WASHINGTON, D.C. — The battle over “Buy America” — one that could have serious consequences for Minnesota’s Iron Range — came to a head on Wednesday night when the Senate agreed to temper provisions in the economic stimulus package that would require U.S.-made iron, steel and manufactured goods to be used in public works projects funded through the bill.
The Senate version, which expanded on the “Buy America” measures passed by the House, sparked something of a controversy in Washington and overseas this week with the European Union threatening retaliation and even President Barack Obama advising against sending a “protectionist message” and essentially urging Congress to revise the language.
At the same time, members of the United Steelworkers union, many traveling from North Eastern Minnesota, descended on the Capitol Tuesday and Wednesday to lobby in support of the strengthened measures that (for the purposes of the stimulus money) would expand on a 1982 law basically requiring that U.S. steel and iron be used in federal highway and transit projects.
“Why should we give our stimulus package over, and buy our steel from foreign companies when we can buy it right here in the state?” said Ray Pierce Sr., president of the United Steelworkers Local 6115 at the Virginia, Minn., taconite plant, who traveled with others to Washington, D.C., to meet with Iron Range Rep. Jim Oberstar (D-Minn.) and Sen. Amy Klobuchar (D-Minn.).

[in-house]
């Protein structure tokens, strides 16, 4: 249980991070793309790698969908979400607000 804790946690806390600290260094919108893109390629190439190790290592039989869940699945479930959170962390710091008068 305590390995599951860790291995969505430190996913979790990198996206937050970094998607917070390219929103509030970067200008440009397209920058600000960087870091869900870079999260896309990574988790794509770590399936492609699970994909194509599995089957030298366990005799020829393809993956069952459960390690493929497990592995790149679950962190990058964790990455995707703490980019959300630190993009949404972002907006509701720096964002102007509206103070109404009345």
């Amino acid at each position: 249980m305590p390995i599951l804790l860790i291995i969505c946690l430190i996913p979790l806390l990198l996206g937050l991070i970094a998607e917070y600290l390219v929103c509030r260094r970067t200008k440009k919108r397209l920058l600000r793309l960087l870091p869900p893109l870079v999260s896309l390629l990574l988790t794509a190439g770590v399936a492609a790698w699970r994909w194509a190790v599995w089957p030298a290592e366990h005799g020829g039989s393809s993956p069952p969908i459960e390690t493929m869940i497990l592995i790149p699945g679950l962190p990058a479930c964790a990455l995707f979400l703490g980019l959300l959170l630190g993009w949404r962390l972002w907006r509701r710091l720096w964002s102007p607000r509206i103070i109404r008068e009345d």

Plant shutting down
Pierce, who works at Minorca Mine, which is owned by steelmaking giant ArcelorMittal, said that his plant may be shutting down temporarily this year because of the economy.
“We are the ones right now that are hurting,” said Pierce. “Let’s get our economy picked back up and growing rather than sit there and take this big stimulus package and put the money overseas.”
The amendment that the Senate accepted on a voice vote Wednesday night added language, which specified that the provisions should be “applied in a manner consistent with United States obligations under international agreements.”
The United States has treaties with more than 50 countries. Those nations may now be eligible for exceptions to the restrictions.
Craig Pagel, president of the Iron Mining Association of Minnesota, an industry group and lobbying organization, said that it was hard to tell just yet how the amendment might affect Minnesota.
“The economic impact to northeastern Minnesota may not be as great as it would have been if it would have required that only steel poured in the United States be used,” Pagel said.
The Senate rejected another amendment that would have gone much further by eliminating all the “Buy America” provisions. The amendment, offered by Sen. John McCain (R-Ariz.), was soundly defeated by a 65 to 31 vote. Earlier in the day, however, the suggestion that the provisions might be removed from the bill provoked strong words of frustration from Oberstar.
“If this ‘buy-America’ provision is not in this legislation, I’m off, I’m not supporting it,” Oberstar said. “I’m not going to have U.S. taxpayer dollars support foreign steel to displace U.S. steel workers in the mills and in the mines. Period.”